YouTube Hotkeys And Shortcuts


YouTube Usage

YouTube has over a billion users — almost one-third of all people on the Internet — and every day people watch hundreds of millions of hours on YouTube and generate billions of views.

YouTube overall, and even YouTube on mobile alone, reaches more 18-34 and 18-49 year-olds than any cable network in the U.S. ~ Source: YouTube Statistics

Given these extraordinary numbers it is likely that you, the reader, spend at least a little bit of time watching a YouTube video, maybe every day. I know I do.

YouTube Hotkeys

I love Hotkeys. I love them because it means I don’t have to bounce back and forth between the keyboard and mouse all day long to get simple things done. If my hands are already on the keyboard, it’s nice to just keep them there.

It is rare that you’ll find a program, whether it be an online utility or a full-blown desktop application, that does not incorporate a Hotkey system of some sort. If you’ve ever used the key combinations CTRL+X, CTRL+C, and CTRL+V, then you have used Hotkeys and you know how they work. Windows itself has a gazillion of them, as does the online mail program you know as Gmail, and YouTube is no different.

YouTube has Hotkeys which are specialized for TVs and hand-held devices. The following short-list works on your desktop computer:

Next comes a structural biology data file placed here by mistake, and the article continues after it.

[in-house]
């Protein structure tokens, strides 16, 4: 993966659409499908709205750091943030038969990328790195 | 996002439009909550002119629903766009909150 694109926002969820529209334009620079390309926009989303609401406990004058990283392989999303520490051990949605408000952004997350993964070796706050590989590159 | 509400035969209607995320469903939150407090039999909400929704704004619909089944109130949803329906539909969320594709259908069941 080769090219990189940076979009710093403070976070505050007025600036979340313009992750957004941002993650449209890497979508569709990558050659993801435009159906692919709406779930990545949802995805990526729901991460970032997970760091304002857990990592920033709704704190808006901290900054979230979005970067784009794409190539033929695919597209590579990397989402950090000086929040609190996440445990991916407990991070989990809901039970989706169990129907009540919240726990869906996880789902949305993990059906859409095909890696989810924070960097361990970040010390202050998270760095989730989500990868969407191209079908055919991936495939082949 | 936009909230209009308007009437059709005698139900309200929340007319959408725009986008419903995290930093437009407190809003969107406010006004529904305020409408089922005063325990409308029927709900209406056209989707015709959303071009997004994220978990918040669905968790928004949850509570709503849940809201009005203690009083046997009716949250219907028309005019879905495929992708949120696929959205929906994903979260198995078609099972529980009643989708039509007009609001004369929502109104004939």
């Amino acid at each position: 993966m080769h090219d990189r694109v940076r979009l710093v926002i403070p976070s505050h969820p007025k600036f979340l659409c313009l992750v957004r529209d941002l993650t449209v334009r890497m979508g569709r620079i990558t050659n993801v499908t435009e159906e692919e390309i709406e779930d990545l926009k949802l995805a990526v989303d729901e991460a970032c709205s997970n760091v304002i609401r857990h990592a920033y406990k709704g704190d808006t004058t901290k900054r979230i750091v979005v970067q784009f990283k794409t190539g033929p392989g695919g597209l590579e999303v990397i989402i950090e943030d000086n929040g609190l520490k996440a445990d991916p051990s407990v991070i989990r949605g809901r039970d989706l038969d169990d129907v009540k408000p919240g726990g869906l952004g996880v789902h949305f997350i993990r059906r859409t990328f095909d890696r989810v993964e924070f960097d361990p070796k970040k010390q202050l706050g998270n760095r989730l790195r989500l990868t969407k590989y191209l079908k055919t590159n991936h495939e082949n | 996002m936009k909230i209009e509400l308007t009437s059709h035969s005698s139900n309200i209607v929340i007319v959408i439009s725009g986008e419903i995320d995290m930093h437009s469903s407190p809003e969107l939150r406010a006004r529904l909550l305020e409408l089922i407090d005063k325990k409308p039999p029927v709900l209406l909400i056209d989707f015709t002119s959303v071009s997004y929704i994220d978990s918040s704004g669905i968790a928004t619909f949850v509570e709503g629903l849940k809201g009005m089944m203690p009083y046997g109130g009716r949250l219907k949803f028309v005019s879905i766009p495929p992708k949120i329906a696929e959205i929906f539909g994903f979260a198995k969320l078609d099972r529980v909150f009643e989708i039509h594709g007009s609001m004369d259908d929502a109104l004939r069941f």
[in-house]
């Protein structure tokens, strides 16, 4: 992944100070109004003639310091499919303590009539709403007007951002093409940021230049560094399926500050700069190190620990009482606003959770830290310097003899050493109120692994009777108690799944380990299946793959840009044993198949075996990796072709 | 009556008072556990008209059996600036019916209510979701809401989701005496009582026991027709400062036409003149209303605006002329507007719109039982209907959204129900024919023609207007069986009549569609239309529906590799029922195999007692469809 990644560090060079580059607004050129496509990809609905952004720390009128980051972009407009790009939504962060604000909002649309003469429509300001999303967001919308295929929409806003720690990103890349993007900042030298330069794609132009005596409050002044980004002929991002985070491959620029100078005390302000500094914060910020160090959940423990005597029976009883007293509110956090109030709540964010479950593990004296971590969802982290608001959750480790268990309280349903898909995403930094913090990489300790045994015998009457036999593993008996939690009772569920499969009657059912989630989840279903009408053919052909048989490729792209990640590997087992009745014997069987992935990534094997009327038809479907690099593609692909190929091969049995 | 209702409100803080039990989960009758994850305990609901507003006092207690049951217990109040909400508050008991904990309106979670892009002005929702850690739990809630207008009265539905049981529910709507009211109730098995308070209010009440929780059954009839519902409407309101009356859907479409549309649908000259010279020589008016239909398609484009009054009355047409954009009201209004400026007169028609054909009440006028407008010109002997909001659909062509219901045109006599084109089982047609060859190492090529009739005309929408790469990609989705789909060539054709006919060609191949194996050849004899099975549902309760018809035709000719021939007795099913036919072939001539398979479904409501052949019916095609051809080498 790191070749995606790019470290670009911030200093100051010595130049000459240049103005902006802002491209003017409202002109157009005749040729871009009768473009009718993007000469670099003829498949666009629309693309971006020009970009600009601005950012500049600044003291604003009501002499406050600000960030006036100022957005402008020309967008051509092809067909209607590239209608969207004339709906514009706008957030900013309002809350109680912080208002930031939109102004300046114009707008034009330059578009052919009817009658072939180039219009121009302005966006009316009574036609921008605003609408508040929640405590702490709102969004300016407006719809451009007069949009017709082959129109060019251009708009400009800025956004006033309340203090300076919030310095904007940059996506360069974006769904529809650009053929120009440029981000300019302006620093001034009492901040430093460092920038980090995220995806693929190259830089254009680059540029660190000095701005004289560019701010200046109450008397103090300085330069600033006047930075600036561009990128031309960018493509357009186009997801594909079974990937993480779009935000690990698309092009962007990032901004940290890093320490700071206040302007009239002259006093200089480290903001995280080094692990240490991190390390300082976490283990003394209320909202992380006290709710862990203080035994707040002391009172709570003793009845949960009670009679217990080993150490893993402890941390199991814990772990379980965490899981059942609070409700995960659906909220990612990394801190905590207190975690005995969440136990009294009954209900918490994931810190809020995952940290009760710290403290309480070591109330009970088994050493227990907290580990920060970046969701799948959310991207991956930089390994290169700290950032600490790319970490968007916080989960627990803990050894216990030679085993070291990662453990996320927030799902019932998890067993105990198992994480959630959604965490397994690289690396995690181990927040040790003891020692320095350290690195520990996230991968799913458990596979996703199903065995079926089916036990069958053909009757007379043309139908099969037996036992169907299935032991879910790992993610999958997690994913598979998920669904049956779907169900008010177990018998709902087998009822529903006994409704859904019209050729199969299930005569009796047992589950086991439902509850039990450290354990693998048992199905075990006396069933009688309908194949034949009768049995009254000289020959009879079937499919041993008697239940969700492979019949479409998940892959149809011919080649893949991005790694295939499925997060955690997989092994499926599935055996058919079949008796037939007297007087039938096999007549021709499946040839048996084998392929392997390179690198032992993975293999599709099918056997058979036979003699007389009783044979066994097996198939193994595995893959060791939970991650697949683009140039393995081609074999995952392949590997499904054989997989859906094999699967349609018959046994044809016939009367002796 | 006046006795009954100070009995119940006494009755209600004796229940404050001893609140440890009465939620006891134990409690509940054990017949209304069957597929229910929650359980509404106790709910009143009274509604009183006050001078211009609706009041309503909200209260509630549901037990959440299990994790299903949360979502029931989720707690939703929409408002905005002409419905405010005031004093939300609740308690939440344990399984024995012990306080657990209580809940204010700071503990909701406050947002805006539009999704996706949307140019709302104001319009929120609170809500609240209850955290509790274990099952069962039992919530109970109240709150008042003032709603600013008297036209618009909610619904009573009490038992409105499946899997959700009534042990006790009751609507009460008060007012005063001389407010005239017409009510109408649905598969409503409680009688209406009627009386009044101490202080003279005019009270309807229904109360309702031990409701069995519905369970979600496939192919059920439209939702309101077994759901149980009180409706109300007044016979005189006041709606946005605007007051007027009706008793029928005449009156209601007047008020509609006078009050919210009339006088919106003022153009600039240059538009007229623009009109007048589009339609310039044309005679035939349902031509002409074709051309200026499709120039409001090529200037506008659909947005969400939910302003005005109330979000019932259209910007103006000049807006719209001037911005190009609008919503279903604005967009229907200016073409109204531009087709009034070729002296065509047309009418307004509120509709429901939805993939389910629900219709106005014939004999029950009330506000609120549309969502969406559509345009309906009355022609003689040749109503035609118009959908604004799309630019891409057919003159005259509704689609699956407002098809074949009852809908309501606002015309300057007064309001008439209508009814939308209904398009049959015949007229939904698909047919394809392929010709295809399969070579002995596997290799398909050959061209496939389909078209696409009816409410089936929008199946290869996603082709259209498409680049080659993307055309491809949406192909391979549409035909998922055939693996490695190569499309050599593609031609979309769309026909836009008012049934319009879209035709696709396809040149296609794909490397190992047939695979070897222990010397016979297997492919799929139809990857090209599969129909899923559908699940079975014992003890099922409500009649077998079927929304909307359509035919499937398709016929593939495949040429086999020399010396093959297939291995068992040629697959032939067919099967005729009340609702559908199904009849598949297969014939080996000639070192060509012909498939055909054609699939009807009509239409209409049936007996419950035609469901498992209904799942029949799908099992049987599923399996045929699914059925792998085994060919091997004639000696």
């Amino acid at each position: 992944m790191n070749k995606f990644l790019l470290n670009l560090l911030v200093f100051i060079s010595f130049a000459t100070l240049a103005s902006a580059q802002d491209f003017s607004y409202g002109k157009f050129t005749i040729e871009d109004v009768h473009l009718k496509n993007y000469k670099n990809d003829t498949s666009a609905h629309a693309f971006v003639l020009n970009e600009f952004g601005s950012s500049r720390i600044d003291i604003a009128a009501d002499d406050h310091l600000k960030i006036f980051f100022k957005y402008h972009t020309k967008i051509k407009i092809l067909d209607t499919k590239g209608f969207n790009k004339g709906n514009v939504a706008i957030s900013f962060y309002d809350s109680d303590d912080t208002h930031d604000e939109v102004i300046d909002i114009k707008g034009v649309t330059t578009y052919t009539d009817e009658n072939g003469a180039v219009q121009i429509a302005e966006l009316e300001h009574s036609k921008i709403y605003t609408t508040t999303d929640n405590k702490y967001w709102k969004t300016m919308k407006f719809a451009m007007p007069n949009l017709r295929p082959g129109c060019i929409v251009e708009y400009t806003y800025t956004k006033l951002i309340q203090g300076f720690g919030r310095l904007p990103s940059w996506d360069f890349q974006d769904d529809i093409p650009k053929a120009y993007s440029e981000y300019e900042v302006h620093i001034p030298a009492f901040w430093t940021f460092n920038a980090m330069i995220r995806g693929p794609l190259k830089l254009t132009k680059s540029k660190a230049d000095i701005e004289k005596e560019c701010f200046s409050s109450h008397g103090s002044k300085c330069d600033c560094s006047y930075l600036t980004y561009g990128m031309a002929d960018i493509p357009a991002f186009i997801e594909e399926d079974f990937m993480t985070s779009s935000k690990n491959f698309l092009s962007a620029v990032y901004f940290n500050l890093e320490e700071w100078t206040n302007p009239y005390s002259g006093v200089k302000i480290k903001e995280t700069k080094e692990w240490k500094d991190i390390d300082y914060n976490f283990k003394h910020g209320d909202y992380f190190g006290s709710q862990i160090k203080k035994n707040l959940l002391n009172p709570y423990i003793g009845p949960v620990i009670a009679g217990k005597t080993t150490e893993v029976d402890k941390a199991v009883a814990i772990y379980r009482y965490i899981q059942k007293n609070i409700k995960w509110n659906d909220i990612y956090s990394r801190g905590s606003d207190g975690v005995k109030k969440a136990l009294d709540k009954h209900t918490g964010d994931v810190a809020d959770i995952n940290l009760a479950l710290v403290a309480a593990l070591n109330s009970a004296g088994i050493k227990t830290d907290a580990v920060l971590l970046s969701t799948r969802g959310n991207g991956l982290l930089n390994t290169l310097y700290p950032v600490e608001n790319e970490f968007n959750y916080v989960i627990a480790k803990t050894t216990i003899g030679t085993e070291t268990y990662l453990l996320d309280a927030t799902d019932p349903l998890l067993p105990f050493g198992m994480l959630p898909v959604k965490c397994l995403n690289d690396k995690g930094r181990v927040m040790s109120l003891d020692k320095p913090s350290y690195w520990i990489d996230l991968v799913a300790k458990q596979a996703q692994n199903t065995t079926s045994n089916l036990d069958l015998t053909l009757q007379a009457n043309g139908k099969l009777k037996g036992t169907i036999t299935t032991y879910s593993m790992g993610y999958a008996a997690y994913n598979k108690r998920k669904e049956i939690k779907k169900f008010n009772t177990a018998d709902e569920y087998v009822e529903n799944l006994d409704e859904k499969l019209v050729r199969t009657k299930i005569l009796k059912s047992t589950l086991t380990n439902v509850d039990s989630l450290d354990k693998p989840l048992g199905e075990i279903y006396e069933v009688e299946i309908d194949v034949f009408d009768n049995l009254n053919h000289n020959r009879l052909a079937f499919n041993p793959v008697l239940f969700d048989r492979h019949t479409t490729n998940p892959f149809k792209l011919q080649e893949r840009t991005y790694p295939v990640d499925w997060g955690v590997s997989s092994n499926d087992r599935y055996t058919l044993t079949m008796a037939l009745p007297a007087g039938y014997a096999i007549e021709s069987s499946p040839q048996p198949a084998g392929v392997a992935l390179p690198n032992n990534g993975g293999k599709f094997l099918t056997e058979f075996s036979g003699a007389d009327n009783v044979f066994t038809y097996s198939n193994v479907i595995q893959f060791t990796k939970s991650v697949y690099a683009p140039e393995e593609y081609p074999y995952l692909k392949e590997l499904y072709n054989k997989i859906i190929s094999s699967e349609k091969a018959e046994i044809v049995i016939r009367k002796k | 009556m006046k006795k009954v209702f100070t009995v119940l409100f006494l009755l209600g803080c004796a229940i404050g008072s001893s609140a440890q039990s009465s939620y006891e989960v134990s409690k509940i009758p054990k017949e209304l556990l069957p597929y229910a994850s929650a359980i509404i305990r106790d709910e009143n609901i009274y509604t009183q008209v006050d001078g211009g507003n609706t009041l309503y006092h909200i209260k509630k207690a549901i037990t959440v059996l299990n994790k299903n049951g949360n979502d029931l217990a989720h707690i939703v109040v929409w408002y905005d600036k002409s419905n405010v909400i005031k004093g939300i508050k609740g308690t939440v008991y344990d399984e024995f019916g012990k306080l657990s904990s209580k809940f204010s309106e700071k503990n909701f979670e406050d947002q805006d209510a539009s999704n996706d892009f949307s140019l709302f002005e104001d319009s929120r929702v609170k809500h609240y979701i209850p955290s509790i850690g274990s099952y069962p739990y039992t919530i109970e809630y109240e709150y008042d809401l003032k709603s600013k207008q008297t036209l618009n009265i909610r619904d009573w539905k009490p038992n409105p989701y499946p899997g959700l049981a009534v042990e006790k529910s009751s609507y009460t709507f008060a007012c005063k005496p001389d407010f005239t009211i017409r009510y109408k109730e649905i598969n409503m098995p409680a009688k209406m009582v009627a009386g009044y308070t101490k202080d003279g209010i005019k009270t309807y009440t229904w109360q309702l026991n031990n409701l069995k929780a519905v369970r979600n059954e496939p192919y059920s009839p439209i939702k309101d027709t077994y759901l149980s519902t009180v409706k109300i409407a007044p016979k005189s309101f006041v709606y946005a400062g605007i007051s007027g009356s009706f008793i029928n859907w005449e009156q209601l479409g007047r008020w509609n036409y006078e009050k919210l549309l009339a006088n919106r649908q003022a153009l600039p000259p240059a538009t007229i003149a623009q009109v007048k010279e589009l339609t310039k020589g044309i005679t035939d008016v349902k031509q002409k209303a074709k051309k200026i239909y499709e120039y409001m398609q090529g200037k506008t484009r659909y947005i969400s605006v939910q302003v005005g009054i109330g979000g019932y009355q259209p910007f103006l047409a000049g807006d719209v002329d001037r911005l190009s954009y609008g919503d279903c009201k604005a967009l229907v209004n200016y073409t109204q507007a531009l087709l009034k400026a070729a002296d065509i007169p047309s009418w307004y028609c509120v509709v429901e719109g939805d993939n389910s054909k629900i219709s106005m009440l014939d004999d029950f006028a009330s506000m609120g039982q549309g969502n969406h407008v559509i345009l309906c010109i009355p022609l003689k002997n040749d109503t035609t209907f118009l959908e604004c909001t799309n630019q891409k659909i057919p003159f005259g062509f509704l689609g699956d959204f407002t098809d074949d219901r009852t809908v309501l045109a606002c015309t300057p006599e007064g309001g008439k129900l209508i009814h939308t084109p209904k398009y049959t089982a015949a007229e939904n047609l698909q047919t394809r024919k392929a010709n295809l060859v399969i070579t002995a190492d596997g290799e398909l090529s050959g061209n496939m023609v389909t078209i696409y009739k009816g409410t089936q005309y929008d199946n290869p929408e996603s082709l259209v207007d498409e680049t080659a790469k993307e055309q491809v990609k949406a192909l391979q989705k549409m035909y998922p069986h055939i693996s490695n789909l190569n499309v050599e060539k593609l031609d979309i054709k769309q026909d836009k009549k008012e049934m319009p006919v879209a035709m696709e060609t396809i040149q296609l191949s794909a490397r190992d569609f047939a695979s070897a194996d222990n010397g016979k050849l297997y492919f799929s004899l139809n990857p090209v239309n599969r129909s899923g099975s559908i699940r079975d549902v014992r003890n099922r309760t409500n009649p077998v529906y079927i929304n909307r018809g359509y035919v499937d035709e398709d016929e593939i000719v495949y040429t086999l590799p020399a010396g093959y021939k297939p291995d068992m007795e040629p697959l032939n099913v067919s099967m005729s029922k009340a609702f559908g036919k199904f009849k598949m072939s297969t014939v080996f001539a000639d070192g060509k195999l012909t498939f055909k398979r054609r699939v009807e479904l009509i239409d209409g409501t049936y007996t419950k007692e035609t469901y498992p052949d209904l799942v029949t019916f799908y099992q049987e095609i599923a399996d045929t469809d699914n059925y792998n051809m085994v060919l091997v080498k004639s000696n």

YouTube Hotkeys

Type This To Do This
K Pause Video
J or L Reverse/Forward by 10 Seconds
Up/Down Arrow Increase/Decrease Volume
Left/Right Arrow Reverse/Forward by 5 Seconds
Numbers 1 – 9 Equals 10% – 90% Video Position (Use 0 for Beginning)
Less than(<)/Greater than(>) Slow Down/Speed Up Video
Comma/Period Reverse/Forward by Single Frame

Here’s a quick video that demonstrates some of the other Shortcuts available to you:


This young fella maybe had a lot of coffee before submitting this? It’s all good; it’s fun and informative. And fast.


I hope this helps you to keep  your hands on the keyboard. It’s really a more productive way to work,

Richard

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About the Author

Richard Pedersen

Richard received his first computer, a C-64, in 1982 as a gift and began dabbling in BASIC. He was hooked! His love for computing has led him from the old “XT” boxes to the more modern fare and from clunky 10MB hard drives to smooth and fast modern day SSD drives. He has run BBS services, Fido mail, and even operated his own computer repair business.

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